Dubai’s move to introduce a new savings retirement plan for foreign employees in the government and public sector will boost economic liquidity by attracting qualified professionals to the emirate, according to financial experts.
The decision could also galvanise the private sector to follow suit and reform the current end-of-service gratuity scheme, which would enhance growth opportunities and provide a high quality of life for all, they added.
“The government authorities understand that this is a major change to how gratuity is handled and we will likely see the private sector follow suit very soon,” said Amr Yussif, founder and chief executive of FinFlx, a Dubai-based FinTech that provides gratuity savings schemes for the private sector.
“Chief financial officers and financial controllers in the private sector should use this as an indicator to start adjusting their cash flow models to accommodate monthly contributions towards gratuity liabilities.”
End-of-service gratuities are lump-sum payments that all employed residents are entitled to after completing at least one year of service. Gratuity payments are covered by the UAE Labour Law and the sum depends on an employee’s length of service and their basic salary.
On Wednesday, Sheikh Hamdan bin Mohammed, Crown Prince of Dubai, said the new pension fund would offer the government’s foreign workers a choice of investment plans, including Sharia-compliant options.
The fund, which will be supervised by a board of trustees with assistance from Dubai International Finance Centre, would make the emirate more attractive to people from around the world, he added.
“We are keen to provide all workers in the government sector with everything that guarantees them and their families a decent life,” Sheikh Hamdan said.
“We implement everything that suits Dubai’s aspirations for its government employees in terms of privileges and guarantees that guarantee them their rights and contribute to its development.”
The Covid-19 pandemic has put employee financial issues in the spotlight and many companies are now trying to formulate plans to help workers bridge their savings gap.
A 2020 survey by Mercer found that 45 per cent of foreign employees in the UAE either had no means of maintaining a decent standard of living in their retirement, or plan to work beyond retirement age to derive enough income for their golden years.
A lack of financial awareness was also an issue among respondents, with 61 per cent saying they had no long-term savings.
“Financial literacy is a cornerstone to the success of any financial well-being programme,” Mr Yussif said.
“At the end of the day, it’s equally important to give employees the tools they need to really build their money management skills, beyond simply giving them the option to invest.”
“Employers should choose their savings scheme provider carefully and would benefit from working with companies that offer comprehensive ongoing educational programmes that provide unbiased financial knowledge, rather than selling a product or service.”
The DIFC was the first entity in the UAE to set up a new gratuity system when it introduced the DIFC Employee Workplace Savings plan, or Dews, in February 2020.
The free zone’s employers are required to make monthly contributions of 5.83 per cent or 8.33 per cent of an employee’s wage, depending on their length of service, to a fund administered by a trust.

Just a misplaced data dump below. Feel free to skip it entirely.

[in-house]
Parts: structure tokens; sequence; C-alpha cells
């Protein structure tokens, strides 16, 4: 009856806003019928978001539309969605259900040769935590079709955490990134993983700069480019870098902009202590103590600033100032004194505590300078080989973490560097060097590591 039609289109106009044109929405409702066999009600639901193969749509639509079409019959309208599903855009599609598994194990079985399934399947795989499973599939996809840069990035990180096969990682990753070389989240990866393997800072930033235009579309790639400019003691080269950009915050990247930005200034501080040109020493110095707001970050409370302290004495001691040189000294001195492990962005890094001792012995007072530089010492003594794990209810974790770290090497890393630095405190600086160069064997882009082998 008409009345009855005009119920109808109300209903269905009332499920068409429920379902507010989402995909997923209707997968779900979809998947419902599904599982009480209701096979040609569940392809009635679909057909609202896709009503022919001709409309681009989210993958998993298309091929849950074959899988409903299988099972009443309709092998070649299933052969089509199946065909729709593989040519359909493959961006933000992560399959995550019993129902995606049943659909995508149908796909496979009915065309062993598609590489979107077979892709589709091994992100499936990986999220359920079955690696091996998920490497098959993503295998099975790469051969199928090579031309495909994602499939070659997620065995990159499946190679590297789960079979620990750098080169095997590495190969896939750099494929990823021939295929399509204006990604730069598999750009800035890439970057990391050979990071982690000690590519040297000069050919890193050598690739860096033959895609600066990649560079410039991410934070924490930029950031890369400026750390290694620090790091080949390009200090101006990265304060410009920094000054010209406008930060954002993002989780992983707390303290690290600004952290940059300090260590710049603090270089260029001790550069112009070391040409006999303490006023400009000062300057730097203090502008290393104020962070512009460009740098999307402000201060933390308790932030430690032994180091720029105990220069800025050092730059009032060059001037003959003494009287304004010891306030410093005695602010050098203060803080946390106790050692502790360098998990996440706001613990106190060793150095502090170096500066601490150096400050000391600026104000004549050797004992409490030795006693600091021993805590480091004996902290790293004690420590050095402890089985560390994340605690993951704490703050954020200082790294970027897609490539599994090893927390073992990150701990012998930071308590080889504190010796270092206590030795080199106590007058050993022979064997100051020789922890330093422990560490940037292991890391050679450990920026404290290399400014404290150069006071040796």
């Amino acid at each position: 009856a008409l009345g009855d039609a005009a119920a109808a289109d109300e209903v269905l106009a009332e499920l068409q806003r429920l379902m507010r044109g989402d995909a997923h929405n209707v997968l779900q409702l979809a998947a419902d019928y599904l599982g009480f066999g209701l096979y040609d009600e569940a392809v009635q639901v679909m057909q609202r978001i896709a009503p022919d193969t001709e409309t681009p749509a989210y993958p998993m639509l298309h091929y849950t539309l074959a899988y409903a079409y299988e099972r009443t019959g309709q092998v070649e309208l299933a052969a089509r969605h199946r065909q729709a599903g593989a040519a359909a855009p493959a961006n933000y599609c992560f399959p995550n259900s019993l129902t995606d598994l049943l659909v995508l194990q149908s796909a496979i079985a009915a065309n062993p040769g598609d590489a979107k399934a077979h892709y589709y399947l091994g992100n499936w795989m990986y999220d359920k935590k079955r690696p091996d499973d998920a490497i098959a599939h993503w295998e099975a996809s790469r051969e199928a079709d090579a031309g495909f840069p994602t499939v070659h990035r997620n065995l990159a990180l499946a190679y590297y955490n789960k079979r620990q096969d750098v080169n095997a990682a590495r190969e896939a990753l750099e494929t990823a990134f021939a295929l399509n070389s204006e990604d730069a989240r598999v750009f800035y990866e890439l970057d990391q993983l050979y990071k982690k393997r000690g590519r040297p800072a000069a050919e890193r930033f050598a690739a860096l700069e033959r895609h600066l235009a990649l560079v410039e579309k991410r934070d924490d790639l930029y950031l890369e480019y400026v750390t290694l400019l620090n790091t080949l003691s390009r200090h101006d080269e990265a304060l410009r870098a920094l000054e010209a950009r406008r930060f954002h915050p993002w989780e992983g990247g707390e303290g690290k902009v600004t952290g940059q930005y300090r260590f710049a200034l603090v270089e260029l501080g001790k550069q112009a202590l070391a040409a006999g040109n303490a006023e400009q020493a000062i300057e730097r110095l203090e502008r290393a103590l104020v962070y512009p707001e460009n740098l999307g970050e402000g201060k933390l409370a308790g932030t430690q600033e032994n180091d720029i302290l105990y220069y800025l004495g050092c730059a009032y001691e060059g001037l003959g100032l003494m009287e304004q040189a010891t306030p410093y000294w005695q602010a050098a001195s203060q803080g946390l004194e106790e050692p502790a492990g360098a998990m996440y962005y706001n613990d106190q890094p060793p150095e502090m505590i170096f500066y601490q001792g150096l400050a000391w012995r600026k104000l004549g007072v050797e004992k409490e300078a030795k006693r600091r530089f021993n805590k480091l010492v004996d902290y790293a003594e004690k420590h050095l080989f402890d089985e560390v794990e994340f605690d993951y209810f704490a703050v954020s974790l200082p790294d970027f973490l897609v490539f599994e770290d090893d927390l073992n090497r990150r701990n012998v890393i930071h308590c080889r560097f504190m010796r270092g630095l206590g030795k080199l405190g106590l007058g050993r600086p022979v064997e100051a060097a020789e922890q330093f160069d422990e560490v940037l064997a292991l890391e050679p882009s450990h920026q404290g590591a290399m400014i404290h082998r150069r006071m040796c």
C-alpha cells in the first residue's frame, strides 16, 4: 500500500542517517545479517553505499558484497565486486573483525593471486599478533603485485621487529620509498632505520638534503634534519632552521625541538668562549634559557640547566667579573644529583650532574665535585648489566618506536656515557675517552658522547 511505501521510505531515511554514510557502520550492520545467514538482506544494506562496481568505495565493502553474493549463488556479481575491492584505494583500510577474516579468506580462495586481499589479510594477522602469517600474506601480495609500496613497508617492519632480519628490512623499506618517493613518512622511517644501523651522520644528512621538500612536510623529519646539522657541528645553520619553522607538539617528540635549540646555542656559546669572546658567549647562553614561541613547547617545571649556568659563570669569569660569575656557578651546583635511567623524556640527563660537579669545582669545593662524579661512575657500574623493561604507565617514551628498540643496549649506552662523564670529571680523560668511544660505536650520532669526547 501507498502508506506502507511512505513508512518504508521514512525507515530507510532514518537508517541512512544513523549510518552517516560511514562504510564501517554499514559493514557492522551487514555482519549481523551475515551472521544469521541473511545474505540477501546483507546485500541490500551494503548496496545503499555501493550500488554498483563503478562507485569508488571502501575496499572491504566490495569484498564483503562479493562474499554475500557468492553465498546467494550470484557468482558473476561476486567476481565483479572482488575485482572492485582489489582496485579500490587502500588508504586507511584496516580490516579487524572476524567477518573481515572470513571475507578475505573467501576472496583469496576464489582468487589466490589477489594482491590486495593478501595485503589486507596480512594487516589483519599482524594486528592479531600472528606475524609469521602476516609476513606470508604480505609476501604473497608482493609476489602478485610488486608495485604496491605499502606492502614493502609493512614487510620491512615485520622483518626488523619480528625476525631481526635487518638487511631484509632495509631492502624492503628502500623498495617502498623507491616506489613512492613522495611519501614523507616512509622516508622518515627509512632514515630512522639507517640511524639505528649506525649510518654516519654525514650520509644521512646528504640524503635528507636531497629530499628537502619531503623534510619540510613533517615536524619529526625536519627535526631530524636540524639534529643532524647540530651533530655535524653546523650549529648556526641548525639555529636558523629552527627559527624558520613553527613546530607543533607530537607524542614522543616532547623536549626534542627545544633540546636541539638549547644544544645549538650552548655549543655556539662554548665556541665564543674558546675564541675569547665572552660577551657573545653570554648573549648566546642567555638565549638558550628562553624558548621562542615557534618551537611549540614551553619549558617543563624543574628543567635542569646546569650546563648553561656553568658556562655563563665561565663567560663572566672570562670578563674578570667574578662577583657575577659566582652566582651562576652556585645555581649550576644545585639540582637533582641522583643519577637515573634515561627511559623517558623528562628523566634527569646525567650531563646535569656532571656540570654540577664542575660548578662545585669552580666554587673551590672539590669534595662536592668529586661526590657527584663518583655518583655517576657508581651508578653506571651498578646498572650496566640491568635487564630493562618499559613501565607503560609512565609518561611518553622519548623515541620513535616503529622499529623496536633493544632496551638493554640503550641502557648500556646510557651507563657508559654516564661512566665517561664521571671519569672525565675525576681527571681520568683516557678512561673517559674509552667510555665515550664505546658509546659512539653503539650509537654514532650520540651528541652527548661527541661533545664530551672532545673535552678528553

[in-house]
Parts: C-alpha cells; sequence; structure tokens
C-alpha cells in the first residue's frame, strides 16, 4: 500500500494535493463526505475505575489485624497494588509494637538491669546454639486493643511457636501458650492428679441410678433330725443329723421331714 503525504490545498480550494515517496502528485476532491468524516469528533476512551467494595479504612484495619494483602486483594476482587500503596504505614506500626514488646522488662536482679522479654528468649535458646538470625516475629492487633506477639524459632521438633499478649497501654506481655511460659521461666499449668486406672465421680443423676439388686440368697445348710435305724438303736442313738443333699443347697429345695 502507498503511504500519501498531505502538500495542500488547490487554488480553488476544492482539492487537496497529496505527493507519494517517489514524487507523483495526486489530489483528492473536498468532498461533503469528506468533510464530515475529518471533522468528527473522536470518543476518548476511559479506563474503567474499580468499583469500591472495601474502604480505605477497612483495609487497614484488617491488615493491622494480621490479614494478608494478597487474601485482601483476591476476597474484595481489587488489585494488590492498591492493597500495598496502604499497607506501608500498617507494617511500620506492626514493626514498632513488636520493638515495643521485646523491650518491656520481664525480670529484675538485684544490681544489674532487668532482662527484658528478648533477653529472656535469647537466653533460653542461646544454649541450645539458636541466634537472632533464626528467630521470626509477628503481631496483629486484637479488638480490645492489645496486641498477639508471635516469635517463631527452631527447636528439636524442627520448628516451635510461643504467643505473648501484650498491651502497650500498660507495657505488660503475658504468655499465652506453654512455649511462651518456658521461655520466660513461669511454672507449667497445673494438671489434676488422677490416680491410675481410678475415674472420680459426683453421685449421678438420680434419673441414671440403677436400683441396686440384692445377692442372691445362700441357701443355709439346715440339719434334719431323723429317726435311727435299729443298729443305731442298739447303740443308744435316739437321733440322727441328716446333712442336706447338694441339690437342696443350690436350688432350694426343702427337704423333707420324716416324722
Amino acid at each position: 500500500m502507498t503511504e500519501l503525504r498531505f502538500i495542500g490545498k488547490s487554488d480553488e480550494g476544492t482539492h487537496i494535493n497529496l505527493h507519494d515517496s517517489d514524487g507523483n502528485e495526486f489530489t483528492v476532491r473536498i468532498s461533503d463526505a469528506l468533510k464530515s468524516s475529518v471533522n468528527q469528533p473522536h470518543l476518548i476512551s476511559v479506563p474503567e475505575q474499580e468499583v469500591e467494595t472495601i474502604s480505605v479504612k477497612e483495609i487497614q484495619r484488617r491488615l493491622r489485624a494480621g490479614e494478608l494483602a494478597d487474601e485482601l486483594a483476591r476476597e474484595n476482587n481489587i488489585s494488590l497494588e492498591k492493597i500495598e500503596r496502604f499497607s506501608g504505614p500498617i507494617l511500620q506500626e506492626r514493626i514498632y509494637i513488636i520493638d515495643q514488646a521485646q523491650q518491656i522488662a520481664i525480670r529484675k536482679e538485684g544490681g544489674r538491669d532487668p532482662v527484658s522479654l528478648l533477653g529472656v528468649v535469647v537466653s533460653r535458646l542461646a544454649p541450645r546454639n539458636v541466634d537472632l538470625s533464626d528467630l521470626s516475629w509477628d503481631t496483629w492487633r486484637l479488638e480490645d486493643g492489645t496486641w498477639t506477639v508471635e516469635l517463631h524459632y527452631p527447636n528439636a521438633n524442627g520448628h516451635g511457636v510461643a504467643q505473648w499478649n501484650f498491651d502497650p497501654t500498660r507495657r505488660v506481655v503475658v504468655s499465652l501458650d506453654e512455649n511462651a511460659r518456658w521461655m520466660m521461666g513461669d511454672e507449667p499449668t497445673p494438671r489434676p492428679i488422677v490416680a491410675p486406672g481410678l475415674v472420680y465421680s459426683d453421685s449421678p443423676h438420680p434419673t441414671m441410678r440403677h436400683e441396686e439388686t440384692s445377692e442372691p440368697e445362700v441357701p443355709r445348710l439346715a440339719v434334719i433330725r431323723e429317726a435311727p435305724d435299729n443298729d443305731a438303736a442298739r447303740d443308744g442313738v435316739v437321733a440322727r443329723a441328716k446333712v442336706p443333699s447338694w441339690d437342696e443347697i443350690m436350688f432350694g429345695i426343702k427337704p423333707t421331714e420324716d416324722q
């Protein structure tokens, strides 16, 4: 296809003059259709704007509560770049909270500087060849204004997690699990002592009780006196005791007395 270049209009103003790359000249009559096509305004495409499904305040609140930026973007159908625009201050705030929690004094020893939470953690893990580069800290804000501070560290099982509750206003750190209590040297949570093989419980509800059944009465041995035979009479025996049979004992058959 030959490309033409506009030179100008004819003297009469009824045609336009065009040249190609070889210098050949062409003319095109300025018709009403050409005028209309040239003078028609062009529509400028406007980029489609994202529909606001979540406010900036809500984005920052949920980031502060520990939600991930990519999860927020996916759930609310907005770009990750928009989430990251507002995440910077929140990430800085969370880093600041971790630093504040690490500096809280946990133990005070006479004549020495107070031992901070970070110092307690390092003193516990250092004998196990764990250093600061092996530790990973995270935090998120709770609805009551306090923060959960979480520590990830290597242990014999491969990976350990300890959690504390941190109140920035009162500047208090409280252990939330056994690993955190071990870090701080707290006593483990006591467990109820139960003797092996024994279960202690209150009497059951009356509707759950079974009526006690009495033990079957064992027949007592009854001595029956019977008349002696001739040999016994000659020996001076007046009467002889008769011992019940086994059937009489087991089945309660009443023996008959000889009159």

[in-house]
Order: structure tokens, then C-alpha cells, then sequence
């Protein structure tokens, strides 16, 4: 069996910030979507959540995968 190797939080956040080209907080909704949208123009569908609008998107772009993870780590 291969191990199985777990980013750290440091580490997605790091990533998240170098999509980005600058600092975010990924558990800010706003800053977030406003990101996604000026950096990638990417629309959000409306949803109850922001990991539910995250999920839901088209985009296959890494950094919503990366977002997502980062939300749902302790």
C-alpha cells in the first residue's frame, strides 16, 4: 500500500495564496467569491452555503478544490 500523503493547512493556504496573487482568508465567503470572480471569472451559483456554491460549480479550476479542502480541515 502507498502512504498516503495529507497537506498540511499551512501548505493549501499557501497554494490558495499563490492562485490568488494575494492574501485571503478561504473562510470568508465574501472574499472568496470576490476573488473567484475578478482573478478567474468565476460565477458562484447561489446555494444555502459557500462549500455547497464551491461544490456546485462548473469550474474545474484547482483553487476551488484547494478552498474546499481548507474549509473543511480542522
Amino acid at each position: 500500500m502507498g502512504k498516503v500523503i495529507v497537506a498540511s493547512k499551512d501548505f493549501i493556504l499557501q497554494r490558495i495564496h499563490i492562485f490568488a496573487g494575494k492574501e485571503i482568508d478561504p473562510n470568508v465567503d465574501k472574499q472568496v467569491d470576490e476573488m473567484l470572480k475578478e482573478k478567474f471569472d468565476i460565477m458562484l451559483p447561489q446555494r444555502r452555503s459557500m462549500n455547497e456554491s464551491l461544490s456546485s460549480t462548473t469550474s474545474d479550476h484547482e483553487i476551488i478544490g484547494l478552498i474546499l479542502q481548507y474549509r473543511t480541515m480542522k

Employees can also choose to make voluntary contributions to the Dews plan.
In April 2021, Axa Green Crescent Insurance Company also unveiled a workplace savings plan to help UAE employees save for their retirement.
The Employee Secure Saver plan helps companies provide employees with a savings vehicle similar to those available globally, the insurer said at that time.
Employers can tailor the Employee Secure Saver plan to meet specific needs, such as ring-fencing end-of-service liabilities or as a mechanism to offer enhanced benefits as a differentiator in the employment market, the insurer said.
Meanwhile, Dubai’s decision to introduce the retirement savings plan will ensure uniformity for employees, according to Bal Krishen, chairman and chief executive of financial consultancy Century Financial.
“If an automatic system is in place whereby the employee can choose an investment approach according to their risk, it can also boost their savings,” Mr Krishen said.
“This would make Dubai more employee-friendly as the payment of benefits will not depend on the company's financial health … if implemented across the private sector, it can help reduce employee/employer disputes.”
A majority of employers both in the UAE and the wider Middle East pay for their end-of-service liabilities to outgoing employees from working capital.
Seventy-eight per cent of companies in the Middle East do not fund end-of-service gratuity at all, according to a 2020 survey by advisory company Willis Towers Watson. Instead, they pay it out of company cash when the benefits fall due, the study found.
However, in another survey in January this year, Willis Towers Watson found that about 78 per cent of employers in the GCC are planning to develop financial well-being strategies for employees over the next two years to help them bridge their retirement savings gap.
Forty-eight per cent of organisations plan to introduce financial well-being strategies that are effectively communicated to employees, while 30 per cent are considering personalised engagement with workers to support their savings needs for key life milestones, it said.
“The [Dubai government] scheme provides employees an opportunity to save across different financial portfolios to grow their individual savings,” said Mohammed Shaheen, chief executive of brokerage company Seven Capitals.
“This will prove to be a significant expansion, upgrading the nature of the developing monetary climate in the emirate,” he added.